The most convenient way to the Caribbean side of Costa Rica from the Central Valley is the Braulio Carrillo Highway or The Route of Death. It winds through the Braulio Carrillo National Park.
Top 7 Reasons Why the Braulio Carrillo is Called The Route of Death
- The highway, 6 lanes wide in some sections and 2 in others, literally goes through lush and juicy cloud forest. What are there a lot of in cloud forests? That’s right – clouds! At almost any time of day year round you can expect to be driving through clouds on the Braulio Carrillo.
- Lots of clouds means lots of rain. All that rain has to go somewhere and sometimes this creates big problems .
- Costa Rica is very geologically active – so the ground under the road is constantly moving. In the past year alone there have been 68 earthquakes greater than M1.5 in Costa Rica.
- Something like 80% of all goods shipped out of Costa Rica travel on the Braulio Carrillo- so that means lots of giant trucks with heavy loads.
- Mountains (elevation differences of 3,000 meters or 9,800 feet within the park)
- Costa Rican Drivers
- Tourist Drivers who don’t understand the rules of the road.
So this is a cloudy, rainy, twisty, steep road with lots of big scary trucks and the occasional landslide onto or underneath it. Lots of people get frustrated with the huge trucks lumbering up the hills and start to speed and make loco attempts (see number 6 and 7) to pass.
WARNING FOR PARENTS: If your kids like to fight in the car and you are about to drive through the Braulio Carrillo – you must make them understand that if they fight and you could get distracted and wreck – and everyone will die.
However, all this mortal danger makes getting to Limón’s gorgeous beaches that much sweeter.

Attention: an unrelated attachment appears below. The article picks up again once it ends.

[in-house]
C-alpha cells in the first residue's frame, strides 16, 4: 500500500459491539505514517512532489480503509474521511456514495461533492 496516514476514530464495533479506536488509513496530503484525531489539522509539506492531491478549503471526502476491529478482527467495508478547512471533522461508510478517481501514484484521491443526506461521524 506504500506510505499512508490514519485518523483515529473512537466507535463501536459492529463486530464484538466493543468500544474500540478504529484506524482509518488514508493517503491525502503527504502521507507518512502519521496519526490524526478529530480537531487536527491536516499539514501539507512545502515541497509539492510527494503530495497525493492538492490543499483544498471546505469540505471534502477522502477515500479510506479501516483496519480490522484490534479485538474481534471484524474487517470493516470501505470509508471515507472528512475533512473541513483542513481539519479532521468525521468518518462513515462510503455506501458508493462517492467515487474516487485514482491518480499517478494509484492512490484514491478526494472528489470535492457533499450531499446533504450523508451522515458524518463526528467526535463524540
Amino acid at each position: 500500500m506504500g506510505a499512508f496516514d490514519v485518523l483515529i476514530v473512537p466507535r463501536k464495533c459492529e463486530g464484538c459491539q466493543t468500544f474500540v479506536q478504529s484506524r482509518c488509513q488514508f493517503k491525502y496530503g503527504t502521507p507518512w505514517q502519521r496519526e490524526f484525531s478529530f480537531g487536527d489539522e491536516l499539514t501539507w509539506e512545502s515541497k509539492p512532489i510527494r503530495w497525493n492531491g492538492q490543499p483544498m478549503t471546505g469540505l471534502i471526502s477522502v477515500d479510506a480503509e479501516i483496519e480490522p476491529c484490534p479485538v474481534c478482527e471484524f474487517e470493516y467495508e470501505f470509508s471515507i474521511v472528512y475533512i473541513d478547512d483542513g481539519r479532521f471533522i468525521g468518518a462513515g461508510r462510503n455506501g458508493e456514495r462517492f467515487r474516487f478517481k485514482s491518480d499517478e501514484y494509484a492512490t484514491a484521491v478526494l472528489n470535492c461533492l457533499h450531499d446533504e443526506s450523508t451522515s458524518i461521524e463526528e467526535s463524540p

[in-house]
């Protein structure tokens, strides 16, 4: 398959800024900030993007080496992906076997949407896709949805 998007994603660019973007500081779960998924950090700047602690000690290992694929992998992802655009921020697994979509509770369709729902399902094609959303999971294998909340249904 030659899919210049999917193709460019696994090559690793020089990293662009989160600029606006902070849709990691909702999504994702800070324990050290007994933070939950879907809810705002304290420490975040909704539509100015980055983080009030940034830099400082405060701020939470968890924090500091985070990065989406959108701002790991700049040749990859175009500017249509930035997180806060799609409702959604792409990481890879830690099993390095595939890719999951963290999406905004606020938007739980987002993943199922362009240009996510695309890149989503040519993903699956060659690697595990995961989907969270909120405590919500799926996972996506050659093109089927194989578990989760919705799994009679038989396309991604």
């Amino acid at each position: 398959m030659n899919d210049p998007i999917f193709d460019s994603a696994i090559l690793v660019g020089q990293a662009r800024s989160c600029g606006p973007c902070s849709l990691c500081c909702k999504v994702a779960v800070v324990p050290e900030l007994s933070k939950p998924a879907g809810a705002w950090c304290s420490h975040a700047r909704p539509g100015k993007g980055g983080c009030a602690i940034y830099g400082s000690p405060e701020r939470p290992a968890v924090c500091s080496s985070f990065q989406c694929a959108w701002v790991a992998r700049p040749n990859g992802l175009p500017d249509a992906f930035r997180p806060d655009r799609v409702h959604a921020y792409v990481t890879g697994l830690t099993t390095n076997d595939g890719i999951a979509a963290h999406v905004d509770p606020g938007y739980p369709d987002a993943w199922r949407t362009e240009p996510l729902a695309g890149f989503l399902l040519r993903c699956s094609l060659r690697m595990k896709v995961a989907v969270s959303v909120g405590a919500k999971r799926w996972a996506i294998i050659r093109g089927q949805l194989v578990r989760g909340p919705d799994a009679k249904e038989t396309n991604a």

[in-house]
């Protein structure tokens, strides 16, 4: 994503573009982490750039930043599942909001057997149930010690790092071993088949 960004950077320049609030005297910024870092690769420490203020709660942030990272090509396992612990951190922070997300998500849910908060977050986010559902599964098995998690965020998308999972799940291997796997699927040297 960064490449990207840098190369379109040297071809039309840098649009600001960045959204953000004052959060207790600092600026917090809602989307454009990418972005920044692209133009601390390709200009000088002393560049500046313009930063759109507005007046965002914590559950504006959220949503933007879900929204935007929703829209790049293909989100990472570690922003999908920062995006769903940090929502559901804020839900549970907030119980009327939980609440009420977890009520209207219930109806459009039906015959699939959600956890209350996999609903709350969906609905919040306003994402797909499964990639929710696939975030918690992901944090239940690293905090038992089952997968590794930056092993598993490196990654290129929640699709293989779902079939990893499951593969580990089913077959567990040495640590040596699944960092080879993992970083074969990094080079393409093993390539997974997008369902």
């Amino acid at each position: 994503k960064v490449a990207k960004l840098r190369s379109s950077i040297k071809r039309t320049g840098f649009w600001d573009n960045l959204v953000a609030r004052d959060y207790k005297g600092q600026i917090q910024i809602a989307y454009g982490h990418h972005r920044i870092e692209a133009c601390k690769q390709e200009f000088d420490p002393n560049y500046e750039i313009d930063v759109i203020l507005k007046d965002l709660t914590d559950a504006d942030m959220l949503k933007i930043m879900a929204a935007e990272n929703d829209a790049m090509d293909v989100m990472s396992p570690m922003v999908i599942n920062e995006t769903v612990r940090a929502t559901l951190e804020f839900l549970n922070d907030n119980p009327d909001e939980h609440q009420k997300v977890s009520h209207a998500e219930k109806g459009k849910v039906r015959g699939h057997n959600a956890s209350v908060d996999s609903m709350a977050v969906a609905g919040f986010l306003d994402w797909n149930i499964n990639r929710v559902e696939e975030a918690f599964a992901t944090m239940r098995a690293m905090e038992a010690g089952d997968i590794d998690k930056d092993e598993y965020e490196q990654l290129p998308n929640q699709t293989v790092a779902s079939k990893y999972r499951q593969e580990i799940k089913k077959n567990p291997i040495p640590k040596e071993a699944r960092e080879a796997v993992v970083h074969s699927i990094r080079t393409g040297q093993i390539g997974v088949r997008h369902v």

Darkness and mosquitoes descended as we unpacked the car that July evening at Playa Chiquita. We applied the industrial strength bug spray I’d brought – but quickly realized we would need mosquito coils in our arsenal too.
The kids and I hopped back into the car to head over to the little grocery store in the jungle. It was there I realized Fiona had fully acclimated to our new home.
Inside the store was a display case with a few loaves of delicious-looking locally made bread. . . perfect for the starving mom and kids. When we went to grab a loaf, we noticed tons of tiny little ants scurrying inside the bread case and many were actually on the loaves of bread.
How many times over the past 15 years I have come running to the sound of Fiona’s blood-curdling screams to find her terrified by a bug in her room?
That night in the Caribbean jungle mini-super, she looked at the ants on the bread and said, “Whatever.” We took the bread back to our cabin and enjoyed it with dinner.
That night I carefully tucked the mosquito net around the bed I shared with Phineas, pointed a fan at us and fell fast asleep. A half an hour later I was awake and itchy, but too tired to do anything about it. This continued throughout the night and when the sun came up – I discovered the terrible truth. I had tucked six giant mosquitos into bed with us. They actually splattered when I smashed them.
I am happy to report that in spite of the gazillion mosquito bites, we remain Dengue, Zika and Chicungunya free.
We spent the next three days exploring the plentiful flora and fauna of Playa Chiquita, Cahuita National Park and the Gandoca Manzanillo Reserve. We saw lots of little blue land crabs, sloths, coatamundis, a whole family of howler monkeys and lots of cool insects and plants.
While we enjoyed our time at Yemanya Lodge – I have a suggestion for the owners: two hammocks for every cabin. My darling angels fought at least 4 times per day over the single hammock.
Have you ever visited Southern Limón? Do you have a favorite place to stay or eat? Please leave a comment and check back for updates as the Sandi Family explores the many wonders of Costa Rica!